|Vol. 17, No. 30||May 7, 1998|
Ann L. Ardis, English, is the new director of the Honors Program, effective July 1 and will assume her new position full-time Feb. 1, 1999. When she was nominated for the position, several factors entered into her decision to become a candidate. For one, she recalled her own positive experience as a student in the honors program at the University of Kansas.
She also has a strong interest in interdisciplinary teaching, and the Honors Program provides opportunities in that area. Honors students frequently take courses together that are related and become a cohort who observe and work with peers as they collect and synthesize knowledge. The Honors Program helps students think in an interdisciplinary way, she said.
The biggest incentive, however, was "the unique opportunity to work with a set of extraordinary undergraduates," Ardis said
Ardis, who now serves as director of graduate studies in English, already has a busy year ahead of her. She is working on a pilot project with Mark Amsler, English; Bill Idsardi, linguistics; and George Watson, physics; funded by a grant from the Center for Teaching Effectiveness, to coordinate writing instruction in ENGL 110 Critical Reading and Writing, within the context of general education courses.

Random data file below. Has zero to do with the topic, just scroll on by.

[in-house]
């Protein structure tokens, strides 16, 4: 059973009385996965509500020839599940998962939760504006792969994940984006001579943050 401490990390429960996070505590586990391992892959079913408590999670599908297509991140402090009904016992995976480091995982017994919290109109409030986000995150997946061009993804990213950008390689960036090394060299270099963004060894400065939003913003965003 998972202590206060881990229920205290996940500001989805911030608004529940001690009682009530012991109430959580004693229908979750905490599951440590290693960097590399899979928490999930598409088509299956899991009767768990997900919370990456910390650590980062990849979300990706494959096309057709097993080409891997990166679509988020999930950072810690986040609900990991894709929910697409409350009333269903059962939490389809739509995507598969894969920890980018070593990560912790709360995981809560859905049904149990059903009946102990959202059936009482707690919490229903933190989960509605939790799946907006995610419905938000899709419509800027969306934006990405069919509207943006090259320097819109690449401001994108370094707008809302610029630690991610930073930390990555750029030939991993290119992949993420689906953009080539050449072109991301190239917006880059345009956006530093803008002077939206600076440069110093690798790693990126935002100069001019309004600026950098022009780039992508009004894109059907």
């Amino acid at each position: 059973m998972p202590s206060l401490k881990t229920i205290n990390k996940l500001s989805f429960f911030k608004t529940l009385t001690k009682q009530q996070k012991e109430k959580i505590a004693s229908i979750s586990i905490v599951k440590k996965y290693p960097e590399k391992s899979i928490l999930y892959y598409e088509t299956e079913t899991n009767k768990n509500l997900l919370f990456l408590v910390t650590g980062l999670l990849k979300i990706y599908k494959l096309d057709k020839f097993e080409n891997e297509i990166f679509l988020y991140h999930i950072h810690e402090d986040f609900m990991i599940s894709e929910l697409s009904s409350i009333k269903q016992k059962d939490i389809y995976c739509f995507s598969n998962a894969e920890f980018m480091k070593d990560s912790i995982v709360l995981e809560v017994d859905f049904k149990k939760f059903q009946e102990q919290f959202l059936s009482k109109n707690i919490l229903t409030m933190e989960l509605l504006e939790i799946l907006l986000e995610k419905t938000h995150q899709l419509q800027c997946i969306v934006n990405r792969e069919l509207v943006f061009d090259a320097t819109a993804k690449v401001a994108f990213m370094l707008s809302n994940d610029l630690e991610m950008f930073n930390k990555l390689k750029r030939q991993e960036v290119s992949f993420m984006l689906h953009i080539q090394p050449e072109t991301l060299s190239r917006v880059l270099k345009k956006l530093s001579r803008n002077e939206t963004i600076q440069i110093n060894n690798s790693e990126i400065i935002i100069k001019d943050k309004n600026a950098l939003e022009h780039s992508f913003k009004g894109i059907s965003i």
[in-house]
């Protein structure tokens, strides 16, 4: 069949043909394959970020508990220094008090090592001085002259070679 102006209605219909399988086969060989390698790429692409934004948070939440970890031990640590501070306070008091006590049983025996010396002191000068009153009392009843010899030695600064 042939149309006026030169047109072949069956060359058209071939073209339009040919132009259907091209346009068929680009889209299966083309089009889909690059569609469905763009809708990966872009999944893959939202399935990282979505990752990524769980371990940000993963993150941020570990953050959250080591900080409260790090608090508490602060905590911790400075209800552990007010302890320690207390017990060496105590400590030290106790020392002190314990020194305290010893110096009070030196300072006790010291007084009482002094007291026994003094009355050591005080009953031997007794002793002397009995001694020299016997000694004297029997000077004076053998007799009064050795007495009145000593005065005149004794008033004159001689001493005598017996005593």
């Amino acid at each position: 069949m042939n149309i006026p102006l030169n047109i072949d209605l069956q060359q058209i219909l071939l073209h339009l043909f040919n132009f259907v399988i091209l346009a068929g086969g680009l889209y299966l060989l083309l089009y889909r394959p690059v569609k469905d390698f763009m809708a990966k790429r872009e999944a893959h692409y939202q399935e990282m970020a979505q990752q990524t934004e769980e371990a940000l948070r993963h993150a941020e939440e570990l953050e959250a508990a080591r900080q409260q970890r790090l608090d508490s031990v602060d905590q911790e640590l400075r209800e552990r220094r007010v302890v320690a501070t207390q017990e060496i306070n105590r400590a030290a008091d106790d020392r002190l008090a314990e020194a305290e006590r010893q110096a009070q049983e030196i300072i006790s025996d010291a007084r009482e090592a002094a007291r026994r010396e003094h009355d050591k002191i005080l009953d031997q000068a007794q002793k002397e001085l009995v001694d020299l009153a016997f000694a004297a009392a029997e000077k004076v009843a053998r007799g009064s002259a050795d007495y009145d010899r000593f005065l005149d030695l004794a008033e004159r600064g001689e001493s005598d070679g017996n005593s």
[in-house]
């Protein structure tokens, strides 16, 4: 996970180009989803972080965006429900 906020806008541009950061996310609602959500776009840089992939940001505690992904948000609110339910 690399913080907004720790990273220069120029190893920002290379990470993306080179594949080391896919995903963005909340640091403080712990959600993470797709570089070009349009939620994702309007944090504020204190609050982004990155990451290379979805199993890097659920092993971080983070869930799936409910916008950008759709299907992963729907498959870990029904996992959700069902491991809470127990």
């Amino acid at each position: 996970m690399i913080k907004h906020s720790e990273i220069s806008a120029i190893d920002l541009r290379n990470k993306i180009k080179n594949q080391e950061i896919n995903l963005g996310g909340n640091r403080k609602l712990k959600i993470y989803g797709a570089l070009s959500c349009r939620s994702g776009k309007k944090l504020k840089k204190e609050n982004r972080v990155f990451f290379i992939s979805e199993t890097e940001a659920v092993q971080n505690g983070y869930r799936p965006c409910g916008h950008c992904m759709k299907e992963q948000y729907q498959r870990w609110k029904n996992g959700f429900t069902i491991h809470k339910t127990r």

Her research field is late 19th- and early 20th-century British literature, and she will be on leave this fall to finish her book, Modernism, Modernity, Mass Culture: Britain, 1880-1922, and to work on a new anthology, Women: "Experience" of Modernity: Renegotiating The Public Sphere, 1880-1930. She and Bonnie Kime Scott, English, are cohosting the annual Virginia Woolf Conference in June 1999, and she is serving a five-year term with the Modern Language Association's Late 19th- and Early 20th-Century Division.
"Becoming director of the Honors Program at this time is a challenge," she said. "The program is expanding: 547 new students have been admitted for fall 1998. This means we are faced with the daunting task of doing on a larger scale what has been done so effectively on a smaller scale."
The Honors Program also is scheduled for an academic program review in 1998-99, with a self-study leading to an external review in the spring. This review, involving honors faculty, students and staff, will examine all facets of the program.
Ardis emphasizes that her priority is for the Honors Program to continue to function as a resource and model for innovative teaching for the entire campus as it educates outstanding undergraduates and helps them reach high levels of achievement.
According to John Cavanaugh, academic programs and planning, Ardis was the "clear consensus choice and has a lot of great ideas and energy for the position."
A graduate of the University of Kansas with a master's degree and doctorate from the University of Virginia, she is the author of New Women, New Novels: Feminism and Early Modernism and articles in her field.
-Sue Swyers Moncure